Sunday, 9 November 2014

Why it must never be allowed to rain men

Why it must never be allowed to rain men

Far from being a cause for joyful celebration, 'man rain' as it is described in the hit single - It's Raining Men (Homer Simpson's favourite song) would be a tragedy on a par with Hurricane Katrina, a tsunami, or an alien invasion of Canada.

It is a practical reality that few of the men would survive the fall from several thousand feet. Going out and letting yourself “get absolutely soaking wet” would in this case equate with allowing yourself to be thoroughly drenched in blood and gore and impaled with shards of human bone.

Among the surviving men the majority would be seriously injured, requiring urgent medical attention and, in the long-term, extensive physical rehabilitation. As somebody who investigates and writes on local health issues, I can say that the healthcare providers in my home town of Southend are ill-prepared to deal with an incidence of man rain.

It is likely that on the ground further casualties would result, either directly from the rain itself, or as a consequence of accidents caused by it. Would man rain be intense enough to bring down an aeroplane? I would like to answer 'no' but we all know that the real answer to this question is 'Yes.'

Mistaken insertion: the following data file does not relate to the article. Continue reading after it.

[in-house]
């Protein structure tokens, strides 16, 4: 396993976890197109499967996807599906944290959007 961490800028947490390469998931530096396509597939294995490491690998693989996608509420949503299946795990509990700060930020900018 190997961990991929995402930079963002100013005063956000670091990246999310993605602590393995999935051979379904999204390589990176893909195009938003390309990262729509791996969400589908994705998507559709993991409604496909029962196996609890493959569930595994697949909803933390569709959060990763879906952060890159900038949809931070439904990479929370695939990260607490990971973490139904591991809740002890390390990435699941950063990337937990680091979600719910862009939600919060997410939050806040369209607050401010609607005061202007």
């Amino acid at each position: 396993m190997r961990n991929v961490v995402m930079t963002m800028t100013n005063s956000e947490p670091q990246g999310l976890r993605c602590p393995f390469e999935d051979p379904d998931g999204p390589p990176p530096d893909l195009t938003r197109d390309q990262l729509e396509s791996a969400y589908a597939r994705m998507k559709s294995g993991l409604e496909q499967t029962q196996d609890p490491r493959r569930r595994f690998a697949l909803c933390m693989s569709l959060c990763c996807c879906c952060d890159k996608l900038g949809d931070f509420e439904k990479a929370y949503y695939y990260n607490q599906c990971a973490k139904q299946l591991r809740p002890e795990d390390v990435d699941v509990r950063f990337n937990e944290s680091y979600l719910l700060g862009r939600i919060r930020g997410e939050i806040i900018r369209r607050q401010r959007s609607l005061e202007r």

There would be extensive damage to property. Emergency services would be stretched well beyond capacity. It is likely that in some areas the rule of law would break down altogether.

In the aftermath of the man rain somewhere would have to found to store the bodies and the other disparate remains until such a time that these could be identified and the next of kin notified. Every death would need to be treated as suspicious until the police could rule out foul play in individual cases.

The Guardian newspaper would invariably pronounce the man rain as misogynist. For The Daily Mail it would be held up as yet another example of the government's failure to control immigration. The Daily Express would, with some wild leap of media logic, link it to the death of Princess Diana.

Disco music has a way of making mass tragedies seen acceptable (see The Trammps - Disco Inferno). We must condition ourselves to look past the catchy rhythms and infectious melodies and see the human cost that lies beneath.

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